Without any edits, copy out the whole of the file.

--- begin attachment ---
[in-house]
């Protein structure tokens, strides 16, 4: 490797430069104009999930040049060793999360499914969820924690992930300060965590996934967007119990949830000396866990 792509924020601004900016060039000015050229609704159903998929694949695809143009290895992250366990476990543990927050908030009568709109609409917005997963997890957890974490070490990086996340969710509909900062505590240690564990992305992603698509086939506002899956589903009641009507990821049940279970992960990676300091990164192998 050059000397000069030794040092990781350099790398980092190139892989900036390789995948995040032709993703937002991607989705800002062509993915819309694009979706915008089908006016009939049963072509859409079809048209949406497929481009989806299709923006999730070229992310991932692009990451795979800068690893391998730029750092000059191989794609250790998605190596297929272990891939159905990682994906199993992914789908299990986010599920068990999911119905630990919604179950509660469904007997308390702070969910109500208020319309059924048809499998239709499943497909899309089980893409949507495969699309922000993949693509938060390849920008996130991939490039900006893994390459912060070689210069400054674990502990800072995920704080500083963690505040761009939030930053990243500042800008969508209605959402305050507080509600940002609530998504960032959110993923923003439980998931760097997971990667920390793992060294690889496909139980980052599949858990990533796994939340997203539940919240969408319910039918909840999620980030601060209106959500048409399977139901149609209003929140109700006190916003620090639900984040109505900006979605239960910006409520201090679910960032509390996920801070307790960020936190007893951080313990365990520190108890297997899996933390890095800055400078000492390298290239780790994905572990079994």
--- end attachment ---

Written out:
[in-house]
């Protein structure tokens, strides 16, 4: 490797430069104009999930040049060793999360499914969820924690992930300060965590996934967007119990949830000396866990 792509924020601004900016060039000015050229609704159903998929694949695809143009290895992250366990476990543990927050908030009568709109609409917005997963997890957890974490070490990086996340969710509909900062505590240690564990992305992603698509086939506002899956589903009641009507990821049940279970992960990676300091990164192998 050059000397000069030794040092990781350099790398980092190139892989900036390789995948995040032709993703937002991607989705800002062509993915819309694009979706915008089908006016009939049963072509859409079809048209949406497929481009989806299709923006999730070229992310991932692009990451795979800068690893391998730029750092000059191989794609250790998605190596297929272990891939159905990682994906199993992914789908299990986010599920068990999911119905630990919604179950509660469904007997308390702070969910109500208020319309059924048809499998239709499943497909899309089980893409949507495969699309922000993949693509938060390849920008996130991939490039900006893994390459912060070689210069400054674990502990800072995920704080500083963690505040761009939030930053990243500042800008969508209605959402305050507080509600940002609530998504960032959110993923923003439980998931760097997971990667920390793992060294690889496909139980980052599949858990990533796994939340997203539940919240969408319910039918909840999620980030601060209106959500048409399977139901149609209003929140109700006190916003620090639900984040109505900006979605239960910006409520201090679910960032509390996920801070307790960020936190007893951080313990365990520190108890297997899996933390890095800055400078000492390298290239780790994905572990079994």